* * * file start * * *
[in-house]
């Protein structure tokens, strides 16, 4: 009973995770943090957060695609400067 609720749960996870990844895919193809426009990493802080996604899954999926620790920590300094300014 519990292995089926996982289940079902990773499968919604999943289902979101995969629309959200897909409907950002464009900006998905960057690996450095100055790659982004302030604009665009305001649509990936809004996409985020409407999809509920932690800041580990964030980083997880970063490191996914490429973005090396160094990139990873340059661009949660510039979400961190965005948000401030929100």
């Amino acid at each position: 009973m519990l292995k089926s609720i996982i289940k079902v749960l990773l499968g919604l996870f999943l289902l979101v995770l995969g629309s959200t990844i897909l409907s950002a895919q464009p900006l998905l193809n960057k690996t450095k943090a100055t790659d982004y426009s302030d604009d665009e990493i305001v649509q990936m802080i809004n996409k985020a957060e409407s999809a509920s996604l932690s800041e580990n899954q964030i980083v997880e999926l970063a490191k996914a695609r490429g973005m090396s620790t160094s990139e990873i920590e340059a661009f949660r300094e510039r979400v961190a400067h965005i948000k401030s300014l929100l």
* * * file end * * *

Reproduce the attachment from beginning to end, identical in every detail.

[in-house]
């Protein structure tokens, strides 16, 4: 009973995770943090957060695609400067 609720749960996870990844895919193809426009990493802080996604899954999926620790920590300094300014 519990292995089926996982289940079902990773499968919604999943289902979101995969629309959200897909409907950002464009900006998905960057690996450095100055790659982004302030604009665009305001649509990936809004996409985020409407999809509920932690800041580990964030980083997880970063490191996914490429973005090396160094990139990873340059661009949660510039979400961190965005948000401030929100």
């Amino acid at each position: 009973m519990l292995k089926s609720i996982i289940k079902v749960l990773l499968g919604l996870f999943l289902l979101v995770l995969g629309s959200t990844i897909l409907s950002a895919q464009p900006l998905l193809n960057k690996t450095k943090a100055t790659d982004y426009s302030d604009d665009e990493i305001v649509q990936m802080i809004n996409k985020a957060e409407s999809a509920s996604l932690s800041e580990n899954q964030i980083v997880e999926l970063a490191k996914a695609r490429g973005m090396s620790t160094s990139e990873i920590e340059a661009f949660r300094e510039r979400v961190a400067h965005i948000k401030s300014l929100l």